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    Tropical Storm Tour: Thailand Part 32

    Wednesday, July 22, 2015
    Bangkok, Thailand

    A tiger and a girl pose at the Dusit Zoo in Bangkok, Thailand.
    A tiger and a girl pose at the Dusit Zoo in Bangkok, Thailand.

    An elephant at the Dusit Zoo in Bangkok, Thailand.
    An elephant at the Dusit Zoo in Bangkok, Thailand.

    Some brightly colored boats at the Dusit Zoo in Bangkok, Thailand.
    Some brightly colored boats at the Dusit Zoo in Bangkok, Thailand.

    Today, I hiked a couple of miles north of Banglamphu to the Dusit Zoo located next to the Parliament House and Dusit Palace in–you guessed it–the Dusit district. Opened in 1938, the zoo does, in many respects, indeed seem like a throwback to the mid-20th century, as most of the animals are kept in small to tiny enclosures that do not offer nearly as much movement as their natural habitats. Even the mega fauna such as elephants, hippos, giraffes and bears have only a very limited space to pace around in. The elephants and bears in particular seemed stressed as they stood stock still and repetitiously swayed their heads from side to side, which was a rather disturbing sight. Likewise, the giraffes’ coats looked pale and sullied–definitely not the bright yellow and brown of a healthy animal in the wild.

    A monitor lizard roams free at the Dusit Zoo in Bangkok, Thailand.
    A monitor lizard roams free at the Dusit Zoo in Bangkok, Thailand.

    Laborers pour new concrete at the Dusit Zoo in Bangkok, Thailand.
    Laborers pour new concrete at the Dusit Zoo in Bangkok, Thailand.

    A hippo eats a mouthful of grass at the Dusit Zoo in Bangkok, Thailand.
    A hippo eats a mouthful of grass at the Dusit Zoo in Bangkok, Thailand.

    In stark contrast, the hippos seemed happy at feeding time, after which they took a swim in their pond. Likewise, the monkeys seemed content to be swinging from branch to branch throughout their enclosure, and the turtles were walking about quite a bit in theirs. Within the realm of the inanimate, many of the animal statues scattered throughout the place are in dire need of a new paint job by a professional, as most of them look downright amateurish and cheesy. Oddly enough, I saw a guy painting a seal statue and it looked pretty dang good. They should get him to paint the rest of the statues throughout the place–even at the front gate. All other surfaces could use a good lick of paint, too, while they’re at it, as the whole park looks kind of dilapidated. What with all of the renovation work going on with the walkways, you’d think they’d spruce up everything else, as well. Another slight disappointment you may want to consider if you go to the Dusit Zoo anytime soon (in 2015) is at least 20 percent of the attractions were closed, including the nocturnal house.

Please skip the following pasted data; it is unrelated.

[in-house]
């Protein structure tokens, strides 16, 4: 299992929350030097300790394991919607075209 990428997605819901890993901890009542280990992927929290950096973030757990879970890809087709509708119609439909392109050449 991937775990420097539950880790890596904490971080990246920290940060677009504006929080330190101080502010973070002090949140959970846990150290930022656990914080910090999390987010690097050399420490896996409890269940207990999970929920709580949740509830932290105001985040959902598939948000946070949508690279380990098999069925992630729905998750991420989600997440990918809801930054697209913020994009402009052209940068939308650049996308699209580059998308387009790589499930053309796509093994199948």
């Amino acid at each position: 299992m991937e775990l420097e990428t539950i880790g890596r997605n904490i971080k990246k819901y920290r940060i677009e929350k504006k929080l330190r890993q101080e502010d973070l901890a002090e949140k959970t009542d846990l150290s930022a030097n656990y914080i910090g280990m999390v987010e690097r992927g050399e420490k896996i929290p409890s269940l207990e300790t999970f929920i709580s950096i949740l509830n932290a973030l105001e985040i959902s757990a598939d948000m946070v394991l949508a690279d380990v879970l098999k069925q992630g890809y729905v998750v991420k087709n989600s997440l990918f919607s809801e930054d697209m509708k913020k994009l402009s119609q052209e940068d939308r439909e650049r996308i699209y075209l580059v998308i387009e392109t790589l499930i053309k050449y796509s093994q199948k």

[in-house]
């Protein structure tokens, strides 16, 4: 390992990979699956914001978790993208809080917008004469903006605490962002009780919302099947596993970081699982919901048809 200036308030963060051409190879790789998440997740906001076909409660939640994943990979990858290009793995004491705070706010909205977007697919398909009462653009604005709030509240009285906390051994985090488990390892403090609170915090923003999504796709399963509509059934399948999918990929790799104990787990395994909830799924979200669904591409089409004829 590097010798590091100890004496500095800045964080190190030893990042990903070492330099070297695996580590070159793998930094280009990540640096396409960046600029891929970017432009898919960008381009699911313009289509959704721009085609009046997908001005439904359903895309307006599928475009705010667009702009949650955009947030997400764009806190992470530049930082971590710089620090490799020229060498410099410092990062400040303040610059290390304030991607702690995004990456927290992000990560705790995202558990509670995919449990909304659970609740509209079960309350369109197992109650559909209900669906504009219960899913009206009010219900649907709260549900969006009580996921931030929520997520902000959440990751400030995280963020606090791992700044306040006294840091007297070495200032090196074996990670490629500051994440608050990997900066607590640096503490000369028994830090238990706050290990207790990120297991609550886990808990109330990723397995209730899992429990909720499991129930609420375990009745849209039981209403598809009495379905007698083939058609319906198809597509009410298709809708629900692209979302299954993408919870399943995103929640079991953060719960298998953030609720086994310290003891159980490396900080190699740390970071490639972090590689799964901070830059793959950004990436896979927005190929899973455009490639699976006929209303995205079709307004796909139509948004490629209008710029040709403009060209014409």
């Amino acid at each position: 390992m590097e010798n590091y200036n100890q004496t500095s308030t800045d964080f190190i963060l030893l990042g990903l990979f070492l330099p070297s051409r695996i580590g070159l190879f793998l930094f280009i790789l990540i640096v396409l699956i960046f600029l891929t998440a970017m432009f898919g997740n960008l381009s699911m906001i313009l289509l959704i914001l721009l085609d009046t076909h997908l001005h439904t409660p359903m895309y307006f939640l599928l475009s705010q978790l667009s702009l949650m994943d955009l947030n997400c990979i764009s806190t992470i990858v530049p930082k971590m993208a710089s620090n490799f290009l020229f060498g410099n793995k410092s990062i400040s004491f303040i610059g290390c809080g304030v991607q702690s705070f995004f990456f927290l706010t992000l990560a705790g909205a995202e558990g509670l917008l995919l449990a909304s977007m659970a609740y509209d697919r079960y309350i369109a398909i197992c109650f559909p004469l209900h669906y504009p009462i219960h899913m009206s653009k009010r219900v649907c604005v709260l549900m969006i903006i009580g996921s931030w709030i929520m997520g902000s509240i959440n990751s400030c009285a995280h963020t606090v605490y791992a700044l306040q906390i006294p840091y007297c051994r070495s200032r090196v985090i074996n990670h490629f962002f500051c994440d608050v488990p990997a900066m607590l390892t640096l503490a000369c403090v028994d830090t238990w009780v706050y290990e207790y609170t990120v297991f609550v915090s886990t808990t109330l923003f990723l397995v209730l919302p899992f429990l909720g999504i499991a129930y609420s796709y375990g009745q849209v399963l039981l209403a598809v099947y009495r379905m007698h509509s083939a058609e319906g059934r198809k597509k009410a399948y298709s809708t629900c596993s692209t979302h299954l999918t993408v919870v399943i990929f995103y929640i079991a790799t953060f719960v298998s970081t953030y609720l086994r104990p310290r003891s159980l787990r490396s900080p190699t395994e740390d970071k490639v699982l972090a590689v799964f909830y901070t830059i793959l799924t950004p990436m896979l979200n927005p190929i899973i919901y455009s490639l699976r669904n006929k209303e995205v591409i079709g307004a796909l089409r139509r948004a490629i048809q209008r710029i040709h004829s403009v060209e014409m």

An anatomically correct--not!--Tyrannosaurus Rex roams free at the Dusit Zoo in Bangkok, Thailand.
    An anatomically correct–not!–Tyrannosaurus Rex roams free at the Dusit Zoo in Bangkok, Thailand.

    A monkey hangs loose at the Dusit Zoo in Bangkok, Thailand.
    A monkey hangs loose at the Dusit Zoo in Bangkok, Thailand.

    A walkway under renovation at the Dusit Zoo in Bangkok, Thailand.
    A walkway under renovation at the Dusit Zoo in Bangkok, Thailand.

    Two giraffes relax at the Dusit Zoo in Bangkok, Thailand.
    Two giraffes relax at the Dusit Zoo in Bangkok, Thailand.

    When you’re walking about, watch out for the large monitor lizards on the loose, as I almost stepped on one! And there are signs saying don’t feed them, because they bite! So, overall, the Dusit Zoo is a mixed bag. It seems to be stuck in a time warp from decades past and is in desperate need to be brought roaring into the 21st century with truly international standards of animal care and park management. On the way back to the Thanon Khao San area, I saw a stop for bus number 1 out in front of the zoo, but I wasn’t sure where it went or how long it would take to show up. So, I walked about a mile over to a sidewalk market on Thanon Samsen,where I eventually caught a bus straight back to the west side of Thanon Khao San. By the time I made it back to my room, my feet and leg muscles were really fatigued, as I must have walked at least seven or eight miles. I figured I’d have to take a rest day tomorrow, for sure.

    Words and photos ©2015 Arcane Candy.

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